A tasty, if not always tasteful, tale of supernatural mayhem that fans of King and Crichton alike will enjoy.

Pub Date: June 16, 2020

ISBN: 978-1-9848-2678-7

Page Count: 304

Publisher: Del Rey/Ballantine

Review Posted Online: Feb. 10, 2020

Kirkus Reviews Issue: March 1, 2020

Did you like this book?

No Comments Yet

Dark and unsettling, this novel’s end arrives abruptly even as readers are still moving at a breakneck speed.

THEN SHE WAS GONE

Ten years after her teenage daughter went missing, a mother begins a new relationship only to discover she can't truly move on until she answers lingering questions about the past.

Laurel Mack’s life stopped in many ways the day her 15-year-old daughter, Ellie, left the house to study at the library and never returned. She drifted away from her other two children, Hanna and Jake, and eventually she and her husband, Paul, divorced. Ten years later, Ellie’s remains and her backpack are found, though the police are unable to determine the reasons for her disappearance and death. After Ellie’s funeral, Laurel begins a relationship with Floyd, a man she meets in a cafe. She's disarmed by Floyd’s charm, but when she meets his young daughter, Poppy, Laurel is startled by her resemblance to Ellie. As the novel progresses, Laurel becomes increasingly determined to learn what happened to Ellie, especially after discovering an odd connection between Poppy’s mother and her daughter even as her relationship with Floyd is becoming more serious. Jewell’s (I Found You, 2017, etc.) latest thriller moves at a brisk pace even as she plays with narrative structure: The book is split into three sections, including a first one which alternates chapters between the time of Ellie’s disappearance and the present and a second section that begins as Laurel and Floyd meet. Both of these sections primarily focus on Laurel. In the third section, Jewell alternates narrators and moments in time: The narrator switches to alternating first-person points of view (told by Poppy’s mother and Floyd) interspersed with third-person narration of Ellie’s experiences and Laurel’s discoveries in the present. All of these devices serve to build palpable tension, but the structure also contributes to how deeply disturbing the story becomes. At times, the characters and the emotional core of the events are almost obscured by such quick maneuvering through the weighty plot.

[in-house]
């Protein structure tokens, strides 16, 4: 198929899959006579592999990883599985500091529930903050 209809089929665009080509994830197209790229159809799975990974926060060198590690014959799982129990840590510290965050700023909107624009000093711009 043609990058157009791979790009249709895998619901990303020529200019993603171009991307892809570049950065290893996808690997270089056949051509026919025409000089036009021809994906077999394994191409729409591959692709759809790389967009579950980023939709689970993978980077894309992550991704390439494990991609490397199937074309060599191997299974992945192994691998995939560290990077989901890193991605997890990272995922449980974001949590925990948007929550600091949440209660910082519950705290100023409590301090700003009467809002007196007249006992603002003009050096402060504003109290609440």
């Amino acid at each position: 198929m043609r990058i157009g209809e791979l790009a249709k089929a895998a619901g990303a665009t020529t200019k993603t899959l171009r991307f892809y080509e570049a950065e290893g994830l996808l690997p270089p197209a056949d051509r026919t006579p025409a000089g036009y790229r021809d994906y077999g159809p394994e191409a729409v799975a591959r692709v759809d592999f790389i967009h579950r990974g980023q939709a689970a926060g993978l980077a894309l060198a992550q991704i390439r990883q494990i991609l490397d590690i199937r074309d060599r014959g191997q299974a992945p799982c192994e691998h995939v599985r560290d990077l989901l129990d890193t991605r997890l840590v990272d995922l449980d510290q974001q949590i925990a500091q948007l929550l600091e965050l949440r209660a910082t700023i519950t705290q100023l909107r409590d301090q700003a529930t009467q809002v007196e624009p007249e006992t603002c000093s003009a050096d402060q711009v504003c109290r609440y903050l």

Dark and unsettling, this novel’s end arrives abruptly even as readers are still moving at a breakneck speed.

Pub Date: April 24, 2018

ISBN: 978-1-5011-5464-5

Page Count: 368

Publisher: Atria

Review Posted Online: Feb. 6, 2018

Kirkus Reviews Issue: Feb. 15, 2018

Did you like this book?

No Comments Yet
more